Keeping traction on the road to Middle East peace

Can 10 unarmed US government employees deployed to Israel and Palestine contribute more to the welfare of the Middle East than the 146,000 US troops occupying Iraq? It's possible they will, because these 10 make up the team President Bush is sending to monitor the performance of Israel and the Palestinian Authority under the current road map for peace.

I wholeheartedly congratulate Mr. Bush for the strength of his current engagement with the oh-so-necessary task of Israeli-Palestinian peacemaking. During the past 32 months, 377 Palestinian children, 92 Israeli children, and about 2,100 adults from both communities lost their lives to intergroup violence. Another ominous statistic: During this period, Israel's security forces successfully targeted more than 100 Palestinian men for executions that were carried out quite outside any process of law.

It is time - way past time - for this intercommunal bloodletting and this extreme degradation of social norms to be brought to an end. Bush has declared his determination to see the present negotiations succeed. And the 10 unarmed monitors? At the end of his June 4 summit meeting in Aqaba, Jordan, with the Israeli and Palestinian prime ministers, Bush said, "This mission will be charged with helping the parties move toward peace, monitoring their progress, and stating clearly who is fulfilling their responsibilities."

During the current phase of the road map, new Palestinian Prime Minister Mahmoud Abbas has a responsibility to "undertake visible efforts" to arrest and disrupt all those planning violent attacks on Israelis. For his part, Israeli Prime Minister Ariel Sharon must immediately dismantle all settlement outposts erected since March 2001, freeze all other settlement activity, and lift curfews and movement controls throughout the Palestinian areas. By design, these steps are to be undertaken in parallel, with none of the actions of either party being dependent on the other side's prior performance.

Taking steps like these poses huge risks - for both leaders. Each faces highly vocal opposition from hard-liners at home. Each leads a nation that has been traumatized by 32 months of active violence. Neither prime minister wants to go down in history as a leader who started a civil war. Each, therefore, hopes to nudge his people into the negotiating process much more by persuasion than by forcing an outright confrontation with domestic opponents.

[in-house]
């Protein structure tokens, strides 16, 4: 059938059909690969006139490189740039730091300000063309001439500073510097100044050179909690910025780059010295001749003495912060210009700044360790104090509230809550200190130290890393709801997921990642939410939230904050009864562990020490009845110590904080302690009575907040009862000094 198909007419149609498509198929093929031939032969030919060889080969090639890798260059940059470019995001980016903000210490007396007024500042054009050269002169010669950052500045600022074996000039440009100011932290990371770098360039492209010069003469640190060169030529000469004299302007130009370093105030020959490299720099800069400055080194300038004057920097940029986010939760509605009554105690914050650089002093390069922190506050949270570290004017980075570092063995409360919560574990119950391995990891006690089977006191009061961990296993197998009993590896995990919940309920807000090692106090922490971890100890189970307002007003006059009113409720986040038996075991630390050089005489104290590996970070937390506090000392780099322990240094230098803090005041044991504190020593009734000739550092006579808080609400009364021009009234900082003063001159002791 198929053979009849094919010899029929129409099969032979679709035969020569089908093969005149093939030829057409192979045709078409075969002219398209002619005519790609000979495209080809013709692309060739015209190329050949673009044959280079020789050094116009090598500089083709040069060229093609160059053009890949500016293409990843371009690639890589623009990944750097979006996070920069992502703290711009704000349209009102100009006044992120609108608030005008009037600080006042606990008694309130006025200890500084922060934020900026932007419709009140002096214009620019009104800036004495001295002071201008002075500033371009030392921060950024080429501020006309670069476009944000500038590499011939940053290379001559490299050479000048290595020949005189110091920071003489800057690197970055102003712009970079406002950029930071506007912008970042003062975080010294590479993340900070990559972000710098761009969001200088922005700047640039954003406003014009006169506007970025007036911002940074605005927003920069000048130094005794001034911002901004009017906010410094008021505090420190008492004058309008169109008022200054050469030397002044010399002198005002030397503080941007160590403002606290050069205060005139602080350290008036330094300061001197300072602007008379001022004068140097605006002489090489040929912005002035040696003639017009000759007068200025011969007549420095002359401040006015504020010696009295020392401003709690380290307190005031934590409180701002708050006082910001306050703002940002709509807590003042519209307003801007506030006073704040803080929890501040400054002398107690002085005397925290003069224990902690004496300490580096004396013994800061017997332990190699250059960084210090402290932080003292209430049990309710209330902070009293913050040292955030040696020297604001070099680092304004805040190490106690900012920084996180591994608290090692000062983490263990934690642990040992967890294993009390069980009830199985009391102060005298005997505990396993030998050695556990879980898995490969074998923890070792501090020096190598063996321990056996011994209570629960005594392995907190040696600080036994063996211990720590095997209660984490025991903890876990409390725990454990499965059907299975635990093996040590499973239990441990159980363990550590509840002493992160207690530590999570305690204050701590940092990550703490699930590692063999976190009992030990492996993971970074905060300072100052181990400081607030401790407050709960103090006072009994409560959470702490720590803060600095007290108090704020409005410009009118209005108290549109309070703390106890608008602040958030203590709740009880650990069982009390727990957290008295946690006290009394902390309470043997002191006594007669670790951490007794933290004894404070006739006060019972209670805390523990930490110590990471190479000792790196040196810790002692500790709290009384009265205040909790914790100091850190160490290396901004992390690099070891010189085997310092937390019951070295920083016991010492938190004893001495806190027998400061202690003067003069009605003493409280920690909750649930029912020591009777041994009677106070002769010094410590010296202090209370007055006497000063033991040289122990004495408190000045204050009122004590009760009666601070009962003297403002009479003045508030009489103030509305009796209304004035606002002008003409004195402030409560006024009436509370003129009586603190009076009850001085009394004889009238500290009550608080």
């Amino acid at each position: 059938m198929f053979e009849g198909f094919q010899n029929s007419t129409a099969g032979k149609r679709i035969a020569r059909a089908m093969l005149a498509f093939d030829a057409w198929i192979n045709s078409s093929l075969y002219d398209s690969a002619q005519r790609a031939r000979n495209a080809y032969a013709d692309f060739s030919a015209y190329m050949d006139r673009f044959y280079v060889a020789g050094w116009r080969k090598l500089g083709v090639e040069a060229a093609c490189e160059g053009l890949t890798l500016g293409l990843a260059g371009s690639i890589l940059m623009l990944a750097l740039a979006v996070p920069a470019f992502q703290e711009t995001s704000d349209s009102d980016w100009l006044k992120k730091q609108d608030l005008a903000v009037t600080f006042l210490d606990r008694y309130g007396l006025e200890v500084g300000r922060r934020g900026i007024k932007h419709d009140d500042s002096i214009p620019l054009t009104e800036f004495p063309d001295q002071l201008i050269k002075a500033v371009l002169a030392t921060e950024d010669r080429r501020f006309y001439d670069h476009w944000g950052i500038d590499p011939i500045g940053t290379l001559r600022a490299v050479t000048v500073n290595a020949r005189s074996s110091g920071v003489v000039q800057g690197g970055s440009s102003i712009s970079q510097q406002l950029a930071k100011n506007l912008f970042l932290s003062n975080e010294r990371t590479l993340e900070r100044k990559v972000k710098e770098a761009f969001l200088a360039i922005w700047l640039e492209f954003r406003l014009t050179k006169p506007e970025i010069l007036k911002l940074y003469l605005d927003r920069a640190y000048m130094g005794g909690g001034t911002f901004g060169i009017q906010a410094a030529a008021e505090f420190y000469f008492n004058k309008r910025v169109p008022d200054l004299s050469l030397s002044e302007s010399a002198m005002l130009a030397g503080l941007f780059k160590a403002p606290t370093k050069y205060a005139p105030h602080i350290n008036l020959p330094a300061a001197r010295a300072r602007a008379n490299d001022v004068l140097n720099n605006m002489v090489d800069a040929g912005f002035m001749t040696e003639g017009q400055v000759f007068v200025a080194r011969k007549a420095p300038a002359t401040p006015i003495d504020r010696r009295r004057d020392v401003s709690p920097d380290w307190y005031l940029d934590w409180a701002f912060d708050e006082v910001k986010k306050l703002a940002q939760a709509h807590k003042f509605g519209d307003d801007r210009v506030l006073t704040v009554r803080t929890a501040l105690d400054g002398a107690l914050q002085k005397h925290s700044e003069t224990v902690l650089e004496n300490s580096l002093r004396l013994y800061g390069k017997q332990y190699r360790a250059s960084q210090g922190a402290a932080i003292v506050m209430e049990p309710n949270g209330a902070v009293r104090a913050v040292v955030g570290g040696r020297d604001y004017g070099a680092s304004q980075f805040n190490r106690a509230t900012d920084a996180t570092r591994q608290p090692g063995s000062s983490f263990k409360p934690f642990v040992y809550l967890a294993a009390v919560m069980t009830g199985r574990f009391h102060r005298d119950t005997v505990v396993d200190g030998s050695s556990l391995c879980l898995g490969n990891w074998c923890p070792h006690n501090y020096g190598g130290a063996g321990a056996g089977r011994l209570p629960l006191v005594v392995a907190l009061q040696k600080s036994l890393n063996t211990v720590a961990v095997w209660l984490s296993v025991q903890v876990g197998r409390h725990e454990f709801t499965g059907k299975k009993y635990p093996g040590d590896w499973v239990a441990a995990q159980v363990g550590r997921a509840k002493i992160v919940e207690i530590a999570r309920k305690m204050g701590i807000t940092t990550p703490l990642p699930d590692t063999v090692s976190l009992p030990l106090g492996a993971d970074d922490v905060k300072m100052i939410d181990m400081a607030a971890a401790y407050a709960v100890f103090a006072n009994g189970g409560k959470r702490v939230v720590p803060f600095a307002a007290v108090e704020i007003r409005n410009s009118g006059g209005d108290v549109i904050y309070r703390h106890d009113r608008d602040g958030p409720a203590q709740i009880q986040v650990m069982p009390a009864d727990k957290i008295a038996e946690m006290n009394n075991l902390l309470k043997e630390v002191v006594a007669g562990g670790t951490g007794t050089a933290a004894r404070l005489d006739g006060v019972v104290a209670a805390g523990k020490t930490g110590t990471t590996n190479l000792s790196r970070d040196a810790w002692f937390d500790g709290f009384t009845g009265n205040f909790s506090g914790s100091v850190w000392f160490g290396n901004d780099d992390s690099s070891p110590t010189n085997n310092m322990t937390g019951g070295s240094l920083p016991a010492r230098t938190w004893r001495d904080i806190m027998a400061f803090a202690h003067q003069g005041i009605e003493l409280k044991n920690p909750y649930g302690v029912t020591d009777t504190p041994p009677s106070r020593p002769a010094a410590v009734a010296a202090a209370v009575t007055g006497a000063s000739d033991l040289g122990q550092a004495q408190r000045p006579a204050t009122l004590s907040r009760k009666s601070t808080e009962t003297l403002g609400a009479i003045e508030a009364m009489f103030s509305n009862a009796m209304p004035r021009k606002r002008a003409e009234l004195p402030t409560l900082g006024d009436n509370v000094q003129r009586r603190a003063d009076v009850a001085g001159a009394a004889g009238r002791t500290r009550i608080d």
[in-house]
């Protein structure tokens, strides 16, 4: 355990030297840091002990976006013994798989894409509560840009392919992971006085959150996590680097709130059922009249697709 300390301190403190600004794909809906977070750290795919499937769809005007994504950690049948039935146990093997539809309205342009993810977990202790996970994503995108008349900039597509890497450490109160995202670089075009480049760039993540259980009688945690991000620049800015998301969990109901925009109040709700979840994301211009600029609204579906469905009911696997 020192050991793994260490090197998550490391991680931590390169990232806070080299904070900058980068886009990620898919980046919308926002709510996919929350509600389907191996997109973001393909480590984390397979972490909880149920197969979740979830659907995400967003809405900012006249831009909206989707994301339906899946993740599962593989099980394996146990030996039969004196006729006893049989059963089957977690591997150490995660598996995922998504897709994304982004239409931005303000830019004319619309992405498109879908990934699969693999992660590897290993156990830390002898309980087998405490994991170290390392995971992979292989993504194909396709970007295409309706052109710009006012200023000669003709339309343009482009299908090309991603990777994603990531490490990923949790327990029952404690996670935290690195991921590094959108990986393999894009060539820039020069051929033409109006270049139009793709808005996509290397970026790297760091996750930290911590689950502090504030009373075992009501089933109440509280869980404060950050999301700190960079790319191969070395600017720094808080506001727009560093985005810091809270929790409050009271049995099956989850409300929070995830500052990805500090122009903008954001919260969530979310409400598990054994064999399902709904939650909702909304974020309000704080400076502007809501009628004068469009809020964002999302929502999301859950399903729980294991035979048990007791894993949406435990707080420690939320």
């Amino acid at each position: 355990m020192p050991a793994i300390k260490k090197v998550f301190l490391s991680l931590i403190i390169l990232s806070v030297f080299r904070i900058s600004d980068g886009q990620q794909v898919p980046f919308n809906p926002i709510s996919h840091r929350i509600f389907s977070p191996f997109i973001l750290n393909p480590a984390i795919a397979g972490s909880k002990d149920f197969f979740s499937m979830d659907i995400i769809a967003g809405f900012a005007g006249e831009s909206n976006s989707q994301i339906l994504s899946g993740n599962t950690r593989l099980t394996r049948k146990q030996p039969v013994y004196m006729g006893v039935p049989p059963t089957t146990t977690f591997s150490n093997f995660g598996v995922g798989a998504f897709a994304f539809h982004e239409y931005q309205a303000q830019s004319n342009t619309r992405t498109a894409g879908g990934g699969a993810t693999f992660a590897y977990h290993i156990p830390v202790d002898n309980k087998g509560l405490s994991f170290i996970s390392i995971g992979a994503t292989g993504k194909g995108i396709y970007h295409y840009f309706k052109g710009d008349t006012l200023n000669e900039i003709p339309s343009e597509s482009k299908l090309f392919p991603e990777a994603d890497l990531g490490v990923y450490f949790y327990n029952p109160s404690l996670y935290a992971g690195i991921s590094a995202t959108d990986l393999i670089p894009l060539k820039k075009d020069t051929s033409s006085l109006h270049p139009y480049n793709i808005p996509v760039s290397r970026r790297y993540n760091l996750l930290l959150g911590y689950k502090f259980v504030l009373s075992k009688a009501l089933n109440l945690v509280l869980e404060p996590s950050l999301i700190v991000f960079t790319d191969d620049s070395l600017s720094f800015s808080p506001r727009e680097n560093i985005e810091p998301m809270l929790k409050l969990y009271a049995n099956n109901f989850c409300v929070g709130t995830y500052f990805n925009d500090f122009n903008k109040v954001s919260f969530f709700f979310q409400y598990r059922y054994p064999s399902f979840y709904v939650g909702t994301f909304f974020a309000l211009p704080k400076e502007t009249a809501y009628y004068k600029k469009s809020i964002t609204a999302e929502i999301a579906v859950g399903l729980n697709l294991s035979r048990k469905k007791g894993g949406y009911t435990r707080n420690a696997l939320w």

Which is why firm and consistent outside sponsorship of the process continues to be crucial. Bush and his partners in the "quartet" that sponsored the road map need to state loud and clear that any actions that undermine it are unacceptable. That applies to the actions of Israelis, just as much as those of Palestinians.

Then, if Israelis and Palestinians see that the road map is indeed being implemented evenhandedly, they'll be much more inclined to give its proponents a chance.

There's much the US and its partners in the quartet can do to help Messrs. Abbas and Sharon stay on track. Abbas needs huge help rebuilding the many Palestinian governance structures - including security structures - that have been pulverized by the Israelis during the past two years. Israel will continue to need its customarily massive amounts of external aid. But all such help should be firmly conditioned on the recipients sticking to the path defined by the road map, rather than straying from it.

The road map's Israeli and Palestinian critics will doubtless continue to shout loud slogans against it. But Bush and his quartet partners need to remember that in spite of the vehemence of that opposition, the vast majority of Israelis and Palestinians still yearn for an end to the violence, and a return to normal life that is free of occupation, violence, and insecurity. In each community, more than 70 percent told pollsters from the University of Maryland last December that they would be satisfied with a two-state solution based on something close to the pre-1967 lines.

Giving voice to that "silent majority for peace" in both communities is the main task the quartet's leaders now have before them.

Yes, there are many tough issues that still need to be negotiated. Yes, the road map still has many flaws which may need to be corrected as the process gathers momentum. But at least now, a US president wielding unprecedented global and domestic power has engaged firmly on the side of leading this negotiation to a successful, two-state outcome. In both Israel and the Palestinian areas, there are prime ministers who have now started to take real risks for peace and whose quest for peace, therefore, deserves to be fully supported.

The 10 unarmed American "peace monitors" are an important part of this process. If they're given the right backing from Washington, they could end up contributing a lot more to the stability and welfare of the Middle East than all those thousands of GIs now pursuing an increasingly lengthy and unclear mission in Iraq.

Helena Cobban is the author of five books on international relations.

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